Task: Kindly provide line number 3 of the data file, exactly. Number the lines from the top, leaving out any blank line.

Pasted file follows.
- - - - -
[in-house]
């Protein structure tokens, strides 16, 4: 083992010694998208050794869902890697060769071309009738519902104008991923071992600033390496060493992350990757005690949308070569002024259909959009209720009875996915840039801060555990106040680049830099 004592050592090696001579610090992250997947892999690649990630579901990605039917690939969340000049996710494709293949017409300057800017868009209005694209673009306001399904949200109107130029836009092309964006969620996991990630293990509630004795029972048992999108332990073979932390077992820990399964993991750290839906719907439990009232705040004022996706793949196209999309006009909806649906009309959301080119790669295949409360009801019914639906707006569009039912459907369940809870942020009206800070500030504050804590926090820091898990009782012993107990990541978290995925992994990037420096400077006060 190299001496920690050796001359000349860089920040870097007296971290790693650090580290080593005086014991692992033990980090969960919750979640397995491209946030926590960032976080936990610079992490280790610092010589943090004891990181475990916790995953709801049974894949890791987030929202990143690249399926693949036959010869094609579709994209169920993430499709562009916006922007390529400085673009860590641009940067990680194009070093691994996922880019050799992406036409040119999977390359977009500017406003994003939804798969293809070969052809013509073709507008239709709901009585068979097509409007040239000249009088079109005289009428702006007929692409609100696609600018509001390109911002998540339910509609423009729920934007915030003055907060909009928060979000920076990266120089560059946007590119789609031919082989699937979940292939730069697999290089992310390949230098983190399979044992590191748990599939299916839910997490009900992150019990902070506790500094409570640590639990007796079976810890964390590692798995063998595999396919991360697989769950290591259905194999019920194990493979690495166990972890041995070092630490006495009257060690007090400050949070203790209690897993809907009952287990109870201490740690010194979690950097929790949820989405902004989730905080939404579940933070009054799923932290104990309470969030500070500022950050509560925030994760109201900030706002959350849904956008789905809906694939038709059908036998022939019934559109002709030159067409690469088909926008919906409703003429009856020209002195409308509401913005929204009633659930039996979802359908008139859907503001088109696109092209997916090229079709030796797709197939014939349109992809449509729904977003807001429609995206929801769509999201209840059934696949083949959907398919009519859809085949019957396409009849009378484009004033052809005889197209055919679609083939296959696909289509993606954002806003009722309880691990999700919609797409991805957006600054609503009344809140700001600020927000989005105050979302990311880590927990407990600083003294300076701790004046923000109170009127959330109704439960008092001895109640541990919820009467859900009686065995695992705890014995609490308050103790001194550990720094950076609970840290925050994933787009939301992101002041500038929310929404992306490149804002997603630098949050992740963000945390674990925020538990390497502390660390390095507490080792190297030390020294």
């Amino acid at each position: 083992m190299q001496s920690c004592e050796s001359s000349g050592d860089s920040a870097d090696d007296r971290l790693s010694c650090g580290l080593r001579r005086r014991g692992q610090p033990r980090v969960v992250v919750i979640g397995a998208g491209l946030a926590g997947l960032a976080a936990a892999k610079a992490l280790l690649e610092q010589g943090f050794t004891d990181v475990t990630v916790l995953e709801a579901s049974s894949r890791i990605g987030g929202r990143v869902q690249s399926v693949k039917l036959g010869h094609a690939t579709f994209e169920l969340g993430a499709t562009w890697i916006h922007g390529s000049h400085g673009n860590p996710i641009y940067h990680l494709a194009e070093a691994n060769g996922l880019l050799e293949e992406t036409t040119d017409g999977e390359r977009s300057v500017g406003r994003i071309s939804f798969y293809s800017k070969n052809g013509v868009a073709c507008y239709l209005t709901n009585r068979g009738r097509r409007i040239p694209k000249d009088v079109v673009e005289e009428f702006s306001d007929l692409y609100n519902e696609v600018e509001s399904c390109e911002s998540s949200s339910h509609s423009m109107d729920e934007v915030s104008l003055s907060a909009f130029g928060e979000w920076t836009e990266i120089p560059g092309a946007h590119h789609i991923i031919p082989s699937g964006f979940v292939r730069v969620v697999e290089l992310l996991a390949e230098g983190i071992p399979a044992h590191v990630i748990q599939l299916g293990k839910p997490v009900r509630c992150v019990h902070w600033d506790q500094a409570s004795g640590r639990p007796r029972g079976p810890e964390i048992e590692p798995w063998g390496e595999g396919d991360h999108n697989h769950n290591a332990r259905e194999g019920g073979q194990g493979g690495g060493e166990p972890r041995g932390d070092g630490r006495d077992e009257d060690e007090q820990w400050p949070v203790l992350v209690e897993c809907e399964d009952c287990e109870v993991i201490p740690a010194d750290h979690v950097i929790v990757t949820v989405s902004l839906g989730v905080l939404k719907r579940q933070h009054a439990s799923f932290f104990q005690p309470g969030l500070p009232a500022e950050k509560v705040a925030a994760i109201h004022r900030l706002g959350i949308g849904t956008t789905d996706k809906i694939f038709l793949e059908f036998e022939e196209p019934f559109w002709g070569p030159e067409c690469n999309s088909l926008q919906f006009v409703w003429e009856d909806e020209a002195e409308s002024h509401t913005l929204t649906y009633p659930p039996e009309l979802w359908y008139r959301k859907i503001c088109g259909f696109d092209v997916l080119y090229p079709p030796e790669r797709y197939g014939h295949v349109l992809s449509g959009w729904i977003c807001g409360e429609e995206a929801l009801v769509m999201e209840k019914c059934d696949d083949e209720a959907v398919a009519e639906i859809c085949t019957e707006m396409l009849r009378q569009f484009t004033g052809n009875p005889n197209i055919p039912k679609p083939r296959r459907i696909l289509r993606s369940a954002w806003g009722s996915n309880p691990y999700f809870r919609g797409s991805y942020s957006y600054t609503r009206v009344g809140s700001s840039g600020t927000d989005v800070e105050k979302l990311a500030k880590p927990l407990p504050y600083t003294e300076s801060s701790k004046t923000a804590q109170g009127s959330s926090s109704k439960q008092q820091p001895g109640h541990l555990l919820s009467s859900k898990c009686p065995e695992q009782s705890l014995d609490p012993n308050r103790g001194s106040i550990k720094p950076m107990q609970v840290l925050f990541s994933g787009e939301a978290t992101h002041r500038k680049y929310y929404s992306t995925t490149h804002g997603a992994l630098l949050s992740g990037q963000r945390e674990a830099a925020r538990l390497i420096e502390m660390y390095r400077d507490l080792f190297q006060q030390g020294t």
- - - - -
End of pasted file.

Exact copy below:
């Amino acid at each position: 083992m190299q001496s920690c004592e050796s001359s000349g050592d860089s920040a870097d090696d007296r971290l790693s010694c650090g580290l080593r001579r005086r014991g692992q610090p033990r980090v969960v992250v919750i979640g397995a998208g491209l946030a926590g997947l960032a976080a936990a892999k610079a992490l280790l690649e610092q010589g943090f050794t004891d990181v475990t990630v916790l995953e709801a579901s049974s894949r890791i990605g987030g929202r990143v869902q690249s399926v693949k039917l036959g010869h094609a690939t579709f994209e169920l969340g993430a499709t562009w890697i916006h922007g390529s000049h400085g673009n860590p996710i641009y940067h990680l494709a194009e070093a691994n060769g996922l880019l050799e293949e992406t036409t040119d017409g999977e390359r977009s300057v500017g406003r994003i071309s939804f798969y293809s800017k070969n052809g013509v868009a073709c507008y239709l209005t709901n009585r068979g009738r097509r409007i040239p694209k000249d009088v079109v673009e005289e009428f702006s306001d007929l692409y609100n519902e696609v600018e509001s399904c390109e911002s998540s949200s339910h509609s423009m109107d729920e934007v915030s104008l003055s907060a909009f130029g928060e979000w920076t836009e990266i120089p560059g092309a946007h590119h789609i991923i031919p082989s699937g964006f979940v292939r730069v969620v697999e290089l992310l996991a390949e230098g983190i071992p399979a044992h590191v990630i748990q599939l299916g293990k839910p997490v009900r509630c992150v019990h902070w600033d506790q500094a409570s004795g640590r639990p007796r029972g079976p810890e964390i048992e590692p798995w063998g390496e595999g396919d991360h999108n697989h769950n290591a332990r259905e194999g019920g073979q194990g493979g690495g060493e166990p972890r041995g932390d070092g630490r006495d077992e009257d060690e007090q820990w400050p949070v203790l992350v209690e897993c809907e399964d009952c287990e109870v993991i201490p740690a010194d750290h979690v950097i929790v990757t949820v989405s902004l839906g989730v905080l939404k719907r579940q933070h009054a439990s799923f932290f104990q005690p309470g969030l500070p009232a500022e950050k509560v705040a925030a994760i109201h004022r900030l706002g959350i949308g849904t956008t789905d996706k809906i694939f038709l793949e059908f036998e022939e196209p019934f559109w002709g070569p030159e067409c690469n999309s088909l926008q919906f006009v409703w003429e009856d909806e020209a002195e409308s002024h509401t913005l929204t649906y009633p659930p039996e009309l979802w359908y008139r959301k859907i503001c088109g259909f696109d092209v997916l080119y090229p079709p030796e790669r797709y197939g014939h295949v349109l992809s449509g959009w729904i977003c807001g409360e429609e995206a929801l009801v769509m999201e209840k019914c059934d696949d083949e209720a959907v398919a009519e639906i859809c085949t019957e707006m396409l009849r009378q569009f484009t004033g052809n009875p005889n197209i055919p039912k679609p083939r296959r459907i696909l289509r993606s369940a954002w806003g009722s996915n309880p691990y999700f809870r919609g797409s991805y942020s957006y600054t609503r009206v009344g809140s700001s840039g600020t927000d989005v800070e105050k979302l990311a500030k880590p927990l407990p504050y600083t003294e300076s801060s701790k004046t923000a804590q109170g009127s959330s926090s109704k439960q008092q820091p001895g109640h541990l555990l919820s009467s859900k898990c009686p065995e695992q009782s705890l014995d609490p012993n308050r103790g001194s106040i550990k720094p950076m107990q609970v840290l925050f990541s994933g787009e939301a978290t992101h002041r500038k680049y929310y929404s992306t995925t490149h804002g997603a992994l630098l949050s992740g990037q963000r945390e674990a830099a925020r538990l390497i420096e502390m660390y390095r400077d507490l080792f190297q006060q030390g020294t």